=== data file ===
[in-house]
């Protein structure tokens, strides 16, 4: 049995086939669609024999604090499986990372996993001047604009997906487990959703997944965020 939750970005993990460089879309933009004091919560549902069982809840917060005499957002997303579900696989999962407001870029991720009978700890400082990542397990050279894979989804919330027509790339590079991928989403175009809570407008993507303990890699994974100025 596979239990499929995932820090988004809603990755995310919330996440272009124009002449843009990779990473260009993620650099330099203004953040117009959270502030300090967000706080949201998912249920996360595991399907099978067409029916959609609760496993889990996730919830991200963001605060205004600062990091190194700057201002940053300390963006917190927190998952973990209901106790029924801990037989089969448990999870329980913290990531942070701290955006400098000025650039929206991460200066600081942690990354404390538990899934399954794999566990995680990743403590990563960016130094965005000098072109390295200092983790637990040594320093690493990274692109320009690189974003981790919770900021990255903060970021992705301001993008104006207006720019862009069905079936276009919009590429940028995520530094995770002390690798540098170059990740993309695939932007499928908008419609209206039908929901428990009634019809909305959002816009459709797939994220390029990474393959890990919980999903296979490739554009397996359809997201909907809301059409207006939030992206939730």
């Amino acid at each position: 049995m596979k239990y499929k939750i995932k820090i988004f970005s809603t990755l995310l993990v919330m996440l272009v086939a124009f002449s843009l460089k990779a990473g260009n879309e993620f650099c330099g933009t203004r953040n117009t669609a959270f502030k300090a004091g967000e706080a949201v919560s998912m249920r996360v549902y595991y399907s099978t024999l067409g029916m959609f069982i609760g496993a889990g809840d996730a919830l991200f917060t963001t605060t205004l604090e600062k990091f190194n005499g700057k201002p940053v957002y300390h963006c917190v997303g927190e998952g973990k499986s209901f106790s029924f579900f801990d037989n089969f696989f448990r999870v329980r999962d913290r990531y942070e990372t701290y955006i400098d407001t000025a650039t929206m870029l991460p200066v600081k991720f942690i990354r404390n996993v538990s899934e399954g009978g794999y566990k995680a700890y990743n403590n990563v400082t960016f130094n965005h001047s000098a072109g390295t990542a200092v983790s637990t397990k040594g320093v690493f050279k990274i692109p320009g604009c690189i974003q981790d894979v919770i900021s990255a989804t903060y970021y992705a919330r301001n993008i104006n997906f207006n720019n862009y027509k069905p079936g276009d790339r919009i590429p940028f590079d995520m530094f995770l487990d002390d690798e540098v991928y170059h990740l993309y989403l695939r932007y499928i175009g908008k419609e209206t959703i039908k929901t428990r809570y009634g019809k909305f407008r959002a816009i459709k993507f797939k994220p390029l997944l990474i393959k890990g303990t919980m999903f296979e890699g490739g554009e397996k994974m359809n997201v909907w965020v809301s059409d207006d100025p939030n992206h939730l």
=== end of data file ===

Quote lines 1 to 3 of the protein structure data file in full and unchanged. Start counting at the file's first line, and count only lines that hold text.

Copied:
[in-house]
């Protein structure tokens, strides 16, 4: 049995086939669609024999604090499986990372996993001047604009997906487990959703997944965020 939750970005993990460089879309933009004091919560549902069982809840917060005499957002997303579900696989999962407001870029991720009978700890400082990542397990050279894979989804919330027509790339590079991928989403175009809570407008993507303990890699994974100025 596979239990499929995932820090988004809603990755995310919330996440272009124009002449843009990779990473260009993620650099330099203004953040117009959270502030300090967000706080949201998912249920996360595991399907099978067409029916959609609760496993889990996730919830991200963001605060205004600062990091190194700057201002940053300390963006917190927190998952973990209901106790029924801990037989089969448990999870329980913290990531942070701290955006400098000025650039929206991460200066600081942690990354404390538990899934399954794999566990995680990743403590990563960016130094965005000098072109390295200092983790637990040594320093690493990274692109320009690189974003981790919770900021990255903060970021992705301001993008104006207006720019862009069905079936276009919009590429940028995520530094995770002390690798540098170059990740993309695939932007499928908008419609209206039908929901428990009634019809909305959002816009459709797939994220390029990474393959890990919980999903296979490739554009397996359809997201909907809301059409207006939030992206939730």
């Amino acid at each position: 049995m596979k239990y499929k939750i995932k820090i988004f970005s809603t990755l995310l993990v919330m996440l272009v086939a124009f002449s843009l460089k990779a990473g260009n879309e993620f650099c330099g933009t203004r953040n117009t669609a959270f502030k300090a004091g967000e706080a949201v919560s998912m249920r996360v549902y595991y399907s099978t024999l067409g029916m959609f069982i609760g496993a889990g809840d996730a919830l991200f917060t963001t605060t205004l604090e600062k990091f190194n005499g700057k201002p940053v957002y300390h963006c917190v997303g927190e998952g973990k499986s209901f106790s029924f579900f801990d037989n089969f696989f448990r999870v329980r999962d913290r990531y942070e990372t701290y955006i400098d407001t000025a650039t929206m870029l991460p200066v600081k991720f942690i990354r404390n996993v538990s899934e399954g009978g794999y566990k995680a700890y990743n403590n990563v400082t960016f130094n965005h001047s000098a072109g390295t990542a200092v983790s637990t397990k040594g320093v690493f050279k990274i692109p320009g604009c690189i974003q981790d894979v919770i900021s990255a989804t903060y970021y992705a919330r301001n993008i104006n997906f207006n720019n862009y027509k069905p079936g276009d790339r919009i590429p940028f590079d995520m530094f995770l487990d002390d690798e540098v991928y170059h990740l993309y989403l695939r932007y499928i175009g908008k419609e209206t959703i039908k929901t428990r809570y009634g019809k909305f407008r959002a816009i459709k993507f797939k994220p390029l997944l990474i393959k890990g303990t919980m999903f296979e890699g490739g554009e397996k994974m359809n997201v909907w965020v809301s059409d207006d100025p939030n992206h939730l």